Washington -- Muslim organizations across the United States have condemned the terror attacks that hit London July 7 and July 21 with strong statements that violence runs counter to the tenets of Islam. "To those who seek to divide us through fear or hatred, we will not allow the voices of hate to defeat the voices of unity and goodwill," the Islamic Society of North America (ISNA) said in a statement after the July 7 London bombings. ISNA, a nongovernmental organization that promotes Islamic civil rights in North America, has condemned terrorism and emphatically stated that such violence violates the principles of Islam. Along with other prominent Muslim groups, ISNA is working to eliminate the perceived association of Islam with terrorism that exists in some parts of the world. The organization's statement said the attacks also "betrayed Islamic teachings that members of a community have a duty and obligation to protect, safeguard and uphold the laws of that community." The Islamic Circle of North America (ICNA), an organization affiliated with ISNA, said in a statement released July 7, "Islam holds the sanctity of human life at the highest regard, and shedding the blood of innocent people is considered a most heinous crime." The American-Arab Anti-Discrimination Committee issued a similar statement saying it was "horrified by the series of bombings that rocked London's public transportation" on July 7. The committee encouraged all Americans to come together to support the British people. Mohamed Sheibani, the president of the Muslim Students Association of the United States, said, the "bombings were not only attacks against the innocent people of London, but attacks against God's divine revelations, which condemn indiscriminate violence and the targeting of innocents."
Likewise, the Coalition of Islamic Organizations of Chicago, a group that organizes Muslims in the Chicago area through cultural and civil rights events, "unequivocally condemned the attacks" of July 7.
Council Chairman Abdul Malik Mujahid said, "These attacks are an affront to Islam and to Muslims all over the world including Muslims in America. They are in no way a reflection of Islamic teachings, which order Muslims to preserve and protect life." Mujahid called for Muslims to pray for the victims of the attacks. In a statement released immediately after the July 7 bombings, the Muslim Public Affairs Council (MPAC), another group affiliated with ISNA, condemned "the exploitation of people and issues, regardless of the perpetrators and their justifications." "This assault is unmistakably an act of terrorism, an attack against humanity," the council said. After the July 21 incidents, MPAC issued a statement that said, "As a representative of mainstream American Muslims, MPAC reminds the international community during this sensitive time that Islam does not tolerate the use of terrorism for any purpose, regardless of who the aggressors are and what their justifications might be." The council is working with other Muslim groups in the National Grassroots Campaign to Fight Terrorism. (Additional information is available on the organization's Web site.) The campaign focuses on raising religious awareness "to create a strong Islamic environment that does not allow terrorism to be considered as a form of struggle in Islam," according to the mission statement. It also works to prevent intruders in mosques and teaches skills to detect and thwart possible terrorist activity. Additionally, one of the largest Islamic civil rights groups in the United States, the Council on American-Islamic Relations (CAIR), said its members "join Americans of all faiths, and all people of conscience worldwide, in condemning these barbaric crimes that can never be justified or excused," according to a statement released July 7.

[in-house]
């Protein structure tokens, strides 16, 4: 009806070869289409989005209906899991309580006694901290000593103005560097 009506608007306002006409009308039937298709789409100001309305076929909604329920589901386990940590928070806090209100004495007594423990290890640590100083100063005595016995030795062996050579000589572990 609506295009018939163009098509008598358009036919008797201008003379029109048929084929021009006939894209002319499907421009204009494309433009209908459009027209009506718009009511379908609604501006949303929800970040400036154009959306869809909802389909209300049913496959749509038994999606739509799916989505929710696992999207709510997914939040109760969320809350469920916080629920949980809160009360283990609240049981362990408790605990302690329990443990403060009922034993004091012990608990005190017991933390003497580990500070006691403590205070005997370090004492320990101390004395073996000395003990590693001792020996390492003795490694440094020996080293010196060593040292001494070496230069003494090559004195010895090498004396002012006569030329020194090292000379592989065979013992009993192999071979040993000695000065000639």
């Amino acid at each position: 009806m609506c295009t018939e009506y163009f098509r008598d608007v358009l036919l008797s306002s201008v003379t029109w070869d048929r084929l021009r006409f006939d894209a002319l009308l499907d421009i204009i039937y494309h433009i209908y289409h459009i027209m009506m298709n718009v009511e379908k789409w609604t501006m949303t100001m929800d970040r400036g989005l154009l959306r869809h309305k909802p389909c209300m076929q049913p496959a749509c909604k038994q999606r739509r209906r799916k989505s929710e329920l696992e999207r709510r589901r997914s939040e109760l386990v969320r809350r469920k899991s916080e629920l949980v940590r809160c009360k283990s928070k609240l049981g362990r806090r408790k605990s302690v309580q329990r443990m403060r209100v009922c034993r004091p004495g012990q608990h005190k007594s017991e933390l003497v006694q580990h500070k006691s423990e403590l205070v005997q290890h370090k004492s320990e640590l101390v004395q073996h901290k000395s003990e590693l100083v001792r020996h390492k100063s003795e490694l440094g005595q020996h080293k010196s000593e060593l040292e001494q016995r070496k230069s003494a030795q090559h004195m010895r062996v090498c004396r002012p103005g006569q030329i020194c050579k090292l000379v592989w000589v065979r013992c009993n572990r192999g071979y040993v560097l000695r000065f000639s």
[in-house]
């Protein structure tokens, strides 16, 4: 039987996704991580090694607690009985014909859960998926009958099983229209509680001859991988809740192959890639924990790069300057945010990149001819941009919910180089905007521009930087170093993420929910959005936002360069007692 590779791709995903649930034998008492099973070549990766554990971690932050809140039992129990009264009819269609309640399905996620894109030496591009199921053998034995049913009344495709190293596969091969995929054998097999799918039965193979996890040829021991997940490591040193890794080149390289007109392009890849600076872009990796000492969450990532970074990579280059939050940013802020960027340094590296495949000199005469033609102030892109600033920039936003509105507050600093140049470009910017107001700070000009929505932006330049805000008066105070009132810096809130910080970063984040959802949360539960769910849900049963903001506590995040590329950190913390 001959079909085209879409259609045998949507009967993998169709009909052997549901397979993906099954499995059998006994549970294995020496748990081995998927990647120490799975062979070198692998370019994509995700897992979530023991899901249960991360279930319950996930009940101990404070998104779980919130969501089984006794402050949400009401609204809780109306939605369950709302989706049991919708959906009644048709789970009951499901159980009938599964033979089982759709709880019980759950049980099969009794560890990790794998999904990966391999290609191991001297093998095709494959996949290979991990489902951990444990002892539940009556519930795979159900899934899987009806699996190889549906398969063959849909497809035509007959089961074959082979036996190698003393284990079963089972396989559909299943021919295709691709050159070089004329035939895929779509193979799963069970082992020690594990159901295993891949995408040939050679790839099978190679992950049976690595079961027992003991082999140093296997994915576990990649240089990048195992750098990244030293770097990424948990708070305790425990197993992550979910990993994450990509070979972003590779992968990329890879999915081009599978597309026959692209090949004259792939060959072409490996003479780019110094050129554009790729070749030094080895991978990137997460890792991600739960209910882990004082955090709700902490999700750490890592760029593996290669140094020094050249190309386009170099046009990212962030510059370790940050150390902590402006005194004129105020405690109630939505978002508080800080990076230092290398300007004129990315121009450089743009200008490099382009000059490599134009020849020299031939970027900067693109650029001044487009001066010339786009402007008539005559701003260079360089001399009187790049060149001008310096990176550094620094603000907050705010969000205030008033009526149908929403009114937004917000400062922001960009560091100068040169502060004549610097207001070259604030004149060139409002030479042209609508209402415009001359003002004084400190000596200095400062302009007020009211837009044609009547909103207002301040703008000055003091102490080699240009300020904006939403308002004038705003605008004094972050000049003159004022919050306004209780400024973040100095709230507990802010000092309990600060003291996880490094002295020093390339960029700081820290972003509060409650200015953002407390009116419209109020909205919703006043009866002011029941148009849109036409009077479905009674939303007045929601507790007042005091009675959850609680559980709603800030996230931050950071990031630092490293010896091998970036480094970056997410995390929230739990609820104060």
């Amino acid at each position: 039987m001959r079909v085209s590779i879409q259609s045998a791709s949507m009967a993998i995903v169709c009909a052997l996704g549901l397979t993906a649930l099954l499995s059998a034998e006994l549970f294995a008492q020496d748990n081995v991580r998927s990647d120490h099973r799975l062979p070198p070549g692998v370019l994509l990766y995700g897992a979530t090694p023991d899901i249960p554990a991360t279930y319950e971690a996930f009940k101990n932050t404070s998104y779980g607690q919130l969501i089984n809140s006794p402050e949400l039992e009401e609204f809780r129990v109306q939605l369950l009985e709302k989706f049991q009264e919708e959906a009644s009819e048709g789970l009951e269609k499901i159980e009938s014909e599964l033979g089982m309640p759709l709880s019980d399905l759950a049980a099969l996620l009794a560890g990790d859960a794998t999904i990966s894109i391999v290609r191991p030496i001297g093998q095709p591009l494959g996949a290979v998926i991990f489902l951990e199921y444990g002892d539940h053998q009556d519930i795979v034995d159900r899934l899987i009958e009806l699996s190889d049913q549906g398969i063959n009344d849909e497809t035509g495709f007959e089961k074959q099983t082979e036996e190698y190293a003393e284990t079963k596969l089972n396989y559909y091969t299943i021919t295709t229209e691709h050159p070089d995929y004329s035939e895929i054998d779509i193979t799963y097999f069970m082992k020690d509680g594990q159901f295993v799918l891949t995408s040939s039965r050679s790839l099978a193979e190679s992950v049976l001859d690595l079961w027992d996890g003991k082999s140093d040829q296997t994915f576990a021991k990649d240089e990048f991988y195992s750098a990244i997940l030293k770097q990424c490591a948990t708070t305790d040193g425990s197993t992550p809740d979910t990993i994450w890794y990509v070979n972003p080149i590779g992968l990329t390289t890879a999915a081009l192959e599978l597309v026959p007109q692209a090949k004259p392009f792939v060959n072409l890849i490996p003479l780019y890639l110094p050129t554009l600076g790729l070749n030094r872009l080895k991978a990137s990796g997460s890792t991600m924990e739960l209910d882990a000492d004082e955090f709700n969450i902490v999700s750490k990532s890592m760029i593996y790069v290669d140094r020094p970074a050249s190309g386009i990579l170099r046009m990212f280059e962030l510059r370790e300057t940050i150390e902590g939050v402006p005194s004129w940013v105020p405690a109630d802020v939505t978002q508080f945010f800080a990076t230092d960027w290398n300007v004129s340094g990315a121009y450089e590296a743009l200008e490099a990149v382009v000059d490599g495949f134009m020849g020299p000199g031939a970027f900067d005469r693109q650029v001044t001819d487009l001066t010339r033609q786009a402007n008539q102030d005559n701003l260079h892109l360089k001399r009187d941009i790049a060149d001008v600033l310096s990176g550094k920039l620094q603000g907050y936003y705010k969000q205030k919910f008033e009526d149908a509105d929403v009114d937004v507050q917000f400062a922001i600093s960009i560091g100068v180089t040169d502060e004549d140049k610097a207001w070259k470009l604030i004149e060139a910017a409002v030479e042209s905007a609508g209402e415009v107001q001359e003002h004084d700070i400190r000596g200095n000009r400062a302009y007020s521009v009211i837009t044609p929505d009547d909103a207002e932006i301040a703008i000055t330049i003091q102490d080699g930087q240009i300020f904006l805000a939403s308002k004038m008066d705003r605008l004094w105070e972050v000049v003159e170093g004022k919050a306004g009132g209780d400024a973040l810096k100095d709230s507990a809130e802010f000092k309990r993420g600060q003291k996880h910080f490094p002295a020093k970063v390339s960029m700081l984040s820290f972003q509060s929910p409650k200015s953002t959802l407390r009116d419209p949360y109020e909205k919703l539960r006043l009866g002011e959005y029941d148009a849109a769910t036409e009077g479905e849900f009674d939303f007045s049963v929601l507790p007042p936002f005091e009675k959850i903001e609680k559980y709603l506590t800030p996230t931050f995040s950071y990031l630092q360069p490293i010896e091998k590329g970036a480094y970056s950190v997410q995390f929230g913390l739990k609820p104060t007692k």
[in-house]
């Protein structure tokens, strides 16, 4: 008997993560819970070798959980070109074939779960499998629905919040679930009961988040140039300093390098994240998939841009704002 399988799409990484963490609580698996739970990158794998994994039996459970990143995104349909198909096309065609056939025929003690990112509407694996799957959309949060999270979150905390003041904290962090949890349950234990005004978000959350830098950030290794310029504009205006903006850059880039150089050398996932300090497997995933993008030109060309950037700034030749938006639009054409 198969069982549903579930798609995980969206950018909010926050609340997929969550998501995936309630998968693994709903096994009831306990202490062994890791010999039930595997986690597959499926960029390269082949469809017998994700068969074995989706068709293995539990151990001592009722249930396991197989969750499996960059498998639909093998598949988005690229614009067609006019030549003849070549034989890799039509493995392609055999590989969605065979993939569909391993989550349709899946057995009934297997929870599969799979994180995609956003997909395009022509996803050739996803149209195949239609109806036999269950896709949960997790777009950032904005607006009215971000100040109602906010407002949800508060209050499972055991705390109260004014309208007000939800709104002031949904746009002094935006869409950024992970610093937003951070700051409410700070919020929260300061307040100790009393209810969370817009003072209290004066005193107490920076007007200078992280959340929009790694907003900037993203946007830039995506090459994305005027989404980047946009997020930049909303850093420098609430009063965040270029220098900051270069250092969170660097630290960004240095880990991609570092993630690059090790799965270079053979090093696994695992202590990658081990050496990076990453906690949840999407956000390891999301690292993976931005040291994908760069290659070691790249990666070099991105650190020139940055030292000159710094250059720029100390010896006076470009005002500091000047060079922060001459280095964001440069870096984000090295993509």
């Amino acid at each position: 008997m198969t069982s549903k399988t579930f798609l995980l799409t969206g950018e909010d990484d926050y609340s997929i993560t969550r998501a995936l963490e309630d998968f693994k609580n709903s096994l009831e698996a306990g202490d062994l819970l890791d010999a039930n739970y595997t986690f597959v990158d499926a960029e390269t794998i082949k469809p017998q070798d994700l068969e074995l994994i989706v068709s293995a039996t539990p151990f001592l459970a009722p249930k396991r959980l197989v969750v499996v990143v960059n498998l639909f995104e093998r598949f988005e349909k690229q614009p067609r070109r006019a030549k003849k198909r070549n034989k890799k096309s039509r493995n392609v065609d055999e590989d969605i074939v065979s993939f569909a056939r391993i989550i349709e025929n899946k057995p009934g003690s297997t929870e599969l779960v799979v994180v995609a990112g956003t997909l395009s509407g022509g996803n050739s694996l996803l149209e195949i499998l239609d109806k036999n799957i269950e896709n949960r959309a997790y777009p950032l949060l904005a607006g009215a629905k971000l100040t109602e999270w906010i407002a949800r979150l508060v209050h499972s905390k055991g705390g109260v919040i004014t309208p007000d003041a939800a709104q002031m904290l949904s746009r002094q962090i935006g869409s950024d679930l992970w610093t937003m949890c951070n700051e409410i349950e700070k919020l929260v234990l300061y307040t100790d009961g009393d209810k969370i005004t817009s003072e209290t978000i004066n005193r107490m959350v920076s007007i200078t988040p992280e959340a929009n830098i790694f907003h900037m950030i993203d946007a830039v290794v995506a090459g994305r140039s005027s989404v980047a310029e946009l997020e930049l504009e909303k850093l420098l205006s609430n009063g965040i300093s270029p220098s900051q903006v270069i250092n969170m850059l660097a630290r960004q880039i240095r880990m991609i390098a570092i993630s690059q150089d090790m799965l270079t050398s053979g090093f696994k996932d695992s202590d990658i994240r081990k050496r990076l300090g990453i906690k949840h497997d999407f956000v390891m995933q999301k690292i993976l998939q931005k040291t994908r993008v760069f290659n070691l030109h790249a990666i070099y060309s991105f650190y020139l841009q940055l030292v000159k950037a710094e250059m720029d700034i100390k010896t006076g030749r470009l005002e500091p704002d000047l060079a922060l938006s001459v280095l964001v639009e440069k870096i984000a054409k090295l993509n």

CAIR is also releasing a public service announcement called "Not in the Name of Islam," which denounces the terrorist attacks in London and elsewhere. Smaller, local Muslim organizations have also condemned the attacks. The Islamic Center of North America, located in Michigan, said after the first attacks in July, "Islam considers the use of such brutality to be totally unacceptable. No cause could ever be justified by such immoral acts --. We are all one humanity and we will continue to pray for safety and peace in America and throughout the world." The Islamic Cultural Center of Northern California spoke out on July 7, saying that it condemns "these horrific acts and all forms of terrorism that target innocent lives." Numerous other Muslim organizations have released statements similar to those quoted above, most of which highlight the peaceful nature of Islam and call for Muslims to unite in prayer for the victims of the "barbaric" attacks. Full statements of condemnation can be found on the ISNA Web site. (The Washington File is a product of the Bureau of International Information Programs, U.S. Department of State.)